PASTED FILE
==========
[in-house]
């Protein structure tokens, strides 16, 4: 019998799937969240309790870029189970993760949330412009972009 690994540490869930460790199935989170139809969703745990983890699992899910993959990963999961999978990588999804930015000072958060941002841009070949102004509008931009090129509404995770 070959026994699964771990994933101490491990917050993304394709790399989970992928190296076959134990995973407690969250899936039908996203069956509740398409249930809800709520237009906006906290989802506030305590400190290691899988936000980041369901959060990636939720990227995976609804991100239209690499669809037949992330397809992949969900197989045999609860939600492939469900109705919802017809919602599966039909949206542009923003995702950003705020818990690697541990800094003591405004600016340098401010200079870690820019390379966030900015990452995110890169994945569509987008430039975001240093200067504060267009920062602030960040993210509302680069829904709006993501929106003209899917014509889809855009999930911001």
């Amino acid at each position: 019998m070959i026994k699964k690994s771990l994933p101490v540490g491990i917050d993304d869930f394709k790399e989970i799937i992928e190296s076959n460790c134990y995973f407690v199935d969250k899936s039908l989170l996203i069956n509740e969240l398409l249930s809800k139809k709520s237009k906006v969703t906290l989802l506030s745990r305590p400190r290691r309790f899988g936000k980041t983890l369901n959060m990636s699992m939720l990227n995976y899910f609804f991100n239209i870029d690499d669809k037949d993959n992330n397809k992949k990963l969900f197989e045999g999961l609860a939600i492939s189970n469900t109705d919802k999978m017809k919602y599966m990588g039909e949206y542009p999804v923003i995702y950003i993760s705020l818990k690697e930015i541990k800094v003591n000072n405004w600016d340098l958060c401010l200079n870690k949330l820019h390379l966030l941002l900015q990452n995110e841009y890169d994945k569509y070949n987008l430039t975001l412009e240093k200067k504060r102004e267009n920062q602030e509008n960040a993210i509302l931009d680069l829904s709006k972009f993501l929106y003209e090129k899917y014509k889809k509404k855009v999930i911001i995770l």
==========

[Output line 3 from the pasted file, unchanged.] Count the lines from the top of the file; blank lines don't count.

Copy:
């Amino acid at each position: 019998m070959i026994k699964k690994s771990l994933p101490v540490g491990i917050d993304d869930f394709k790399e989970i799937i992928e190296s076959n460790c134990y995973f407690v199935d969250k899936s039908l989170l996203i069956n509740e969240l398409l249930s809800k139809k709520s237009k906006v969703t906290l989802l506030s745990r305590p400190r290691r309790f899988g936000k980041t983890l369901n959060m990636s699992m939720l990227n995976y899910f609804f991100n239209i870029d690499d669809k037949d993959n992330n397809k992949k990963l969900f197989e045999g999961l609860a939600i492939s189970n469900t109705d919802k999978m017809k919602y599966m990588g039909e949206y542009p999804v923003i995702y950003i993760s705020l818990k690697e930015i541990k800094v003591n000072n405004w600016d340098l958060c401010l200079n870690k949330l820019h390379l966030l941002l900015q990452n995110e841009y890169d994945k569509y070949n987008l430039t975001l412009e240093k200067k504060r102004e267009n920062q602030e509008n960040a993210i509302l931009d680069l829904s709006k972009f993501l929106y003209e090129k899917y014509k889809k509404k855009v999930i911001i995770l």